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Author ORCID Identifier


Campus-Only Access for Five (5) Years

Document Type


Degree Name

Doctor of Philosophy (PhD)

Degree Program

Plant, Soil & Insect Sciences

Year Degree Awarded


Month Degree Awarded


First Advisor

Om Parkash Dhankher

Second Advisor

Jason S. White

Third Advisor

Elsbeth Walker

Fourth Advisor

Masoud Hashemi

Subject Categories

Agricultural Science | Biotechnology | Molecular Biology | Molecular Genetics | Plant Biology | Plant Breeding and Genetics


The study explores plant defense against toxic metal stress, particularly focusing on glutathione (GSH) homeostasis via γ-glutamyl cycle. GSH, a potent antioxidant, plays a central role in maintaining redox balance, defense responses, and nutrient reserves in plant cells. Understanding the regulation of GSH degradation via γ-glutamyl cyclotransferases (GGCTs) and oxoprolinase (OXP1) is vital, especially under toxic metal stresses. Building upon prior research, which highlighted the role of AtGGCT2;1 in enhancing tolerance to arsenite (AsIII) toxicity in Arabidopsis, this study explores the contributions of two other GGCTs - AtGGCT1 and AtGGCT2;2, for their roles in GSH degradation and toxic metal tolerance. AtGGCT1 overexpression (OE) improves tolerance to arsenite (AsIII), cadmium (Cd), and mercury (Hg) by enhancing GSH degradation and subsequent recycling of constituent amino acids via the γ-glutamyl cycle. Whereas AtGGCT2;2 OE primarily enhances Cd tolerance. ggct1 and ggct2;2 mutants showed improved growth on vi AsIII and Cd. Further, ggct1 mutants had decreased As, Cd and Hg accumulation in shoots, but the results for roots varied. No difference was noticed in toxic metal accumulation in OE lines, but the OE lines had relatively better Glu recycling, as indicated by labeled 15N-glutamte analysis. The results from Arabidopsis were successfully translated into Camelina sativa, a biofuel crop. An AtGGCT2;1 homolog from Camelina, CsGGCT2;1, was overexpressed in Camelina and the modified plants showed strong tolerance to AsIII with 40-60% reduced As accumulation in roots and shoots. Additionally, the research investigates the role of AtOXP1 in GSH homeostasis and Glu recycling under As and Hg stress. The oxp1 T-DNA mutants exhibit lower Glu levels and susceptibility to Hg, but not to AsIII. The AtOXP1 OE enhanced tolerance to AsIII and Hg by promoting Glu recycling, lower lipid peroxidation and reduced As and Hg accumulation. AtOXP1 OE lines had better growth under low N conditions relative to WT, indicating enhanced internal Glu recycling. The findings have broad implications for future agriculture, food security, and development of metal-resilient crops for cultivation of contaminated lands. By comprehending the intricate interactions between plant genes, heavy metals, and nitrogen assimilation, this research contributes to a safer and more sustainable food production system.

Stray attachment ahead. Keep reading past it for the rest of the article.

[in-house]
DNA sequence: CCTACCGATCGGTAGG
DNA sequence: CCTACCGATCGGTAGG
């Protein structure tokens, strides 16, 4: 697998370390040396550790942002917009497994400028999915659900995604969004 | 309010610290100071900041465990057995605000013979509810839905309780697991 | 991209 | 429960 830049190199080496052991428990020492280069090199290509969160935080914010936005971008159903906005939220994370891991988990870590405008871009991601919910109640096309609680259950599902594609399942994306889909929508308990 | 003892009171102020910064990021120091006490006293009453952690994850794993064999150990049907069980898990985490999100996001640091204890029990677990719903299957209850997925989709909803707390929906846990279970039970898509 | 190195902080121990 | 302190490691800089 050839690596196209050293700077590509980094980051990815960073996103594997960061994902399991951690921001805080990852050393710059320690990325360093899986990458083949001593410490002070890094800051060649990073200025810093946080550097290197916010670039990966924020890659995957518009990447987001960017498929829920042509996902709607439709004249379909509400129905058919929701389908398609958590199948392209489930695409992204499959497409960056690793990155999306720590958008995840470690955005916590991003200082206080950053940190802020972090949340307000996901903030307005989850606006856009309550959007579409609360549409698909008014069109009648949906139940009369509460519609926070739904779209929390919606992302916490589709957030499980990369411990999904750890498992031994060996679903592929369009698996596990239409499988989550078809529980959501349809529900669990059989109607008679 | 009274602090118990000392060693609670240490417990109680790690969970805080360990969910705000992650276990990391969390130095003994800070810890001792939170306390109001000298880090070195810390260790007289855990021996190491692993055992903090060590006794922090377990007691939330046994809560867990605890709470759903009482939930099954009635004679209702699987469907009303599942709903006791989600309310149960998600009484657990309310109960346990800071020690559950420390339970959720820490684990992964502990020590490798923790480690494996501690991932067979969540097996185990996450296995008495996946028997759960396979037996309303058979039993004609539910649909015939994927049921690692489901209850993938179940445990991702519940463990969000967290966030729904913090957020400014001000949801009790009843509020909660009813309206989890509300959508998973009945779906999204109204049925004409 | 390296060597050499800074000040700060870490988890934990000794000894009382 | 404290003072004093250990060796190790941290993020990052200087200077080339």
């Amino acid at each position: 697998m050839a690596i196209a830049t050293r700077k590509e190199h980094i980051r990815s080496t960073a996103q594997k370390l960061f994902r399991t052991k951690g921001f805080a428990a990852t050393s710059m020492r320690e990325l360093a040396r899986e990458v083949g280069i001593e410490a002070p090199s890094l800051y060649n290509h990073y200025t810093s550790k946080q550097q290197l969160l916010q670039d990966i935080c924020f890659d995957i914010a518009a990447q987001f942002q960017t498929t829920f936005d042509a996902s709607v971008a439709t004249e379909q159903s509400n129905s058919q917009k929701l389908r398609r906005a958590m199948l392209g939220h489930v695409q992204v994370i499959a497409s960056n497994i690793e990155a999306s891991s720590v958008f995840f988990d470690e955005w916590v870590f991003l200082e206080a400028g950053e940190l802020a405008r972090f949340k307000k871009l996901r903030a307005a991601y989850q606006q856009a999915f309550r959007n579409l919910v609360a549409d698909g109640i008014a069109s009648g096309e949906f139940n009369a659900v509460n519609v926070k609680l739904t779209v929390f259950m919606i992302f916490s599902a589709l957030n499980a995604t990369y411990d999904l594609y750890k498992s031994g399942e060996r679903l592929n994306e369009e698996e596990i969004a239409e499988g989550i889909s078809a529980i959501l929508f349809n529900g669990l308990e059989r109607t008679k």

Available for download on Saturday, February 01, 2025